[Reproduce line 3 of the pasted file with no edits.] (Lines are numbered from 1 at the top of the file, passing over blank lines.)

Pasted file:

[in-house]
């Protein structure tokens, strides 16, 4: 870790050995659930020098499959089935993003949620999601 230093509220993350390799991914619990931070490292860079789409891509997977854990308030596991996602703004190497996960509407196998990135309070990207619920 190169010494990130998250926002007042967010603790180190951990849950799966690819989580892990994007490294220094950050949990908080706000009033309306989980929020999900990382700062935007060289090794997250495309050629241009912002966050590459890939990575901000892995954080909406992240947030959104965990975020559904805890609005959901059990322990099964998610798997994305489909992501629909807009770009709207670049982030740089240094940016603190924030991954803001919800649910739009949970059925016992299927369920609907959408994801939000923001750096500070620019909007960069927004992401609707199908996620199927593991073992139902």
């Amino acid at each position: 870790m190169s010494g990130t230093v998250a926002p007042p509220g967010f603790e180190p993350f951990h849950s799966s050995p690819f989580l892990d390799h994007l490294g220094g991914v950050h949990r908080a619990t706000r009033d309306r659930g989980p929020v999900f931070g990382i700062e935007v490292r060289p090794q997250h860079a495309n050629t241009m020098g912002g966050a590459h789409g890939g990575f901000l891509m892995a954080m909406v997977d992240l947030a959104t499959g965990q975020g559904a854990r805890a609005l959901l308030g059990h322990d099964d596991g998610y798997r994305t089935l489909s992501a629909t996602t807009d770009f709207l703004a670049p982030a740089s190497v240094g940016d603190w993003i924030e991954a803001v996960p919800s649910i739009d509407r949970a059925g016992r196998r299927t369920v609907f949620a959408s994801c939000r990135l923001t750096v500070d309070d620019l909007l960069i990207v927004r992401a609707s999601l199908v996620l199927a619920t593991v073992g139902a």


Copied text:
């Amino acid at each position: 870790m190169s010494g990130t230093v998250a926002p007042p509220g967010f603790e180190p993350f951990h849950s799966s050995p690819f989580l892990d390799h994007l490294g220094g991914v950050h949990r908080a619990t706000r009033d309306r659930g989980p929020v999900f931070g990382i700062e935007v490292r060289p090794q997250h860079a495309n050629t241009m020098g912002g966050a590459h789409g890939g990575f901000l891509m892995a954080m909406v997977d992240l947030a959104t499959g965990q975020g559904a854990r805890a609005l959901l308030g059990h322990d099964d596991g998610y798997r994305t089935l489909s992501a629909t996602t807009d770009f709207l703004a670049p982030a740089s190497v240094g940016d603190w993003i924030e991954a803001v996960p919800s649910i739009d509407r949970a059925g016992r196998r299927t369920v609907f949620a959408s994801c939000r990135l923001t750096v500070d309070d620019l909007l960069i990207v927004r992401a609707s999601l199908v996620l199927a619920t593991v073992g139902a």